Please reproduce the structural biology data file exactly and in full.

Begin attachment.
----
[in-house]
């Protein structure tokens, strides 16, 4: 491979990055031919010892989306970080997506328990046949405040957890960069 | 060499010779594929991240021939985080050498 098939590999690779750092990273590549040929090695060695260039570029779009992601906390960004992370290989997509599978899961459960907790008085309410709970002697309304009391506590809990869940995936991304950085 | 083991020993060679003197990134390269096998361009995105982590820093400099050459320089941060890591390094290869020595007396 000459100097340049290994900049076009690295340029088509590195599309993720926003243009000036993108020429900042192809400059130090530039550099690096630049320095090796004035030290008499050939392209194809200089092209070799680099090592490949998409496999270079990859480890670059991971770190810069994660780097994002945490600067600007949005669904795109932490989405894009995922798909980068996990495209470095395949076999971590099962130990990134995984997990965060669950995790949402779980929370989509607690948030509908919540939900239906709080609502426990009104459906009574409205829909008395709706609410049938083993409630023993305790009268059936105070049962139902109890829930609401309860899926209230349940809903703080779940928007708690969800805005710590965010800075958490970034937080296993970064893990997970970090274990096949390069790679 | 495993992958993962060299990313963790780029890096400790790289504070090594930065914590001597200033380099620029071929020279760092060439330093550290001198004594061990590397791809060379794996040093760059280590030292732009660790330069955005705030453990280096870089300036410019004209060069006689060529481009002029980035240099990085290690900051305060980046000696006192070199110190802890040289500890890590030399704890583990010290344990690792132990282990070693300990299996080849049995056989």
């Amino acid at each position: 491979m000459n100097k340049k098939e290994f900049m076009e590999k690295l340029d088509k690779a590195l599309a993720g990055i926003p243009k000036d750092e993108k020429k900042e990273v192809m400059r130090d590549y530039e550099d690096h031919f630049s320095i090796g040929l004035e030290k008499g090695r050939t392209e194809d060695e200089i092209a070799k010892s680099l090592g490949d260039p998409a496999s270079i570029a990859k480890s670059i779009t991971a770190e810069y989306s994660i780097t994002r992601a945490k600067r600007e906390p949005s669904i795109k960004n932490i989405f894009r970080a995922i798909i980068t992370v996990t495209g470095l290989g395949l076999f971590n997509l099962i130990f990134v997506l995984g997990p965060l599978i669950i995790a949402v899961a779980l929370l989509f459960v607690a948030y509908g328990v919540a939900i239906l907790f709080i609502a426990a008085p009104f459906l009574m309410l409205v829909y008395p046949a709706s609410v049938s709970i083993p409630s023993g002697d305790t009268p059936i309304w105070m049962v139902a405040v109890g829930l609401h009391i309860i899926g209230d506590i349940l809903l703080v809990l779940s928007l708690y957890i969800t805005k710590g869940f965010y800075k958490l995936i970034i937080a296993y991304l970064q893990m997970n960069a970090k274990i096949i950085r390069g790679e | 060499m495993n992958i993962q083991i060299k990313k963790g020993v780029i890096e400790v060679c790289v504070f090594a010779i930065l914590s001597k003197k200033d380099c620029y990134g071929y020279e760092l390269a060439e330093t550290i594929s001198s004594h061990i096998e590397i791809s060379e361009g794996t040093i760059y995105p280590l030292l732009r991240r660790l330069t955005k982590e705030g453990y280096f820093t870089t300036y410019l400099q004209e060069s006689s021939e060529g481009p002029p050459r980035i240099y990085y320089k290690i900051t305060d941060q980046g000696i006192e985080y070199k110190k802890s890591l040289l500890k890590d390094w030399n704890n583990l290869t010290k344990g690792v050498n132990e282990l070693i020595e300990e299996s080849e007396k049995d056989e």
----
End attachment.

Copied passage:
[in-house]
């Protein structure tokens, strides 16, 4: 491979990055031919010892989306970080997506328990046949405040957890960069 | 060499010779594929991240021939985080050498 098939590999690779750092990273590549040929090695060695260039570029779009992601906390960004992370290989997509599978899961459960907790008085309410709970002697309304009391506590809990869940995936991304950085 | 083991020993060679003197990134390269096998361009995105982590820093400099050459320089941060890591390094290869020595007396 000459100097340049290994900049076009690295340029088509590195599309993720926003243009000036993108020429900042192809400059130090530039550099690096630049320095090796004035030290008499050939392209194809200089092209070799680099090592490949998409496999270079990859480890670059991971770190810069994660780097994002945490600067600007949005669904795109932490989405894009995922798909980068996990495209470095395949076999971590099962130990990134995984997990965060669950995790949402779980929370989509607690948030509908919540939900239906709080609502426990009104459906009574409205829909008395709706609410049938083993409630023993305790009268059936105070049962139902109890829930609401309860899926209230349940809903703080779940928007708690969800805005710590965010800075958490970034937080296993970064893990997970970090274990096949390069790679 | 495993992958993962060299990313963790780029890096400790790289504070090594930065914590001597200033380099620029071929020279760092060439330093550290001198004594061990590397791809060379794996040093760059280590030292732009660790330069955005705030453990280096870089300036410019004209060069006689060529481009002029980035240099990085290690900051305060980046000696006192070199110190802890040289500890890590030399704890583990010290344990690792132990282990070693300990299996080849049995056989």
């Amino acid at each position: 491979m000459n100097k340049k098939e290994f900049m076009e590999k690295l340029d088509k690779a590195l599309a993720g990055i926003p243009k000036d750092e993108k020429k900042e990273v192809m400059r130090d590549y530039e550099d690096h031919f630049s320095i090796g040929l004035e030290k008499g090695r050939t392209e194809d060695e200089i092209a070799k010892s680099l090592g490949d260039p998409a496999s270079i570029a990859k480890s670059i779009t991971a770190e810069y989306s994660i780097t994002r992601a945490k600067r600007e906390p949005s669904i795109k960004n932490i989405f894009r970080a995922i798909i980068t992370v996990t495209g470095l290989g395949l076999f971590n997509l099962i130990f990134v997506l995984g997990p965060l599978i669950i995790a949402v899961a779980l929370l989509f459960v607690a948030y509908g328990v919540a939900i239906l907790f709080i609502a426990a008085p009104f459906l009574m309410l409205v829909y008395p046949a709706s609410v049938s709970i083993p409630s023993g002697d305790t009268p059936i309304w105070m049962v139902a405040v109890g829930l609401h009391i309860i899926g209230d506590i349940l809903l703080v809990l779940s928007l708690y957890i969800t805005k710590g869940f965010y800075k958490l995936i970034i937080a296993y991304l970064q893990m997970n960069a970090k274990i096949i950085r390069g790679e | 060499m495993n992958i993962q083991i060299k990313k963790g020993v780029i890096e400790v060679c790289v504070f090594a010779i930065l914590s001597k003197k200033d380099c620029y990134g071929y020279e760092l390269a060439e330093t550290i594929s001198s004594h061990i096998e590397i791809s060379e361009g794996t040093i760059y995105p280590l030292l732009r991240r660790l330069t955005k982590e705030g453990y280096f820093t870089t300036y410019l400099q004209e060069s006689s021939e060529g481009p002029p050459r980035i240099y990085y320089k290690i900051t305060d941060q980046g000696i006192e985080y070199k110190k802890s890591l040289l500890k890590d390094w030399n704890n583990l290869t010290k344990g690792v050498n132990e282990l070693i020595e300990e299996s080849e007396k049995d056989e």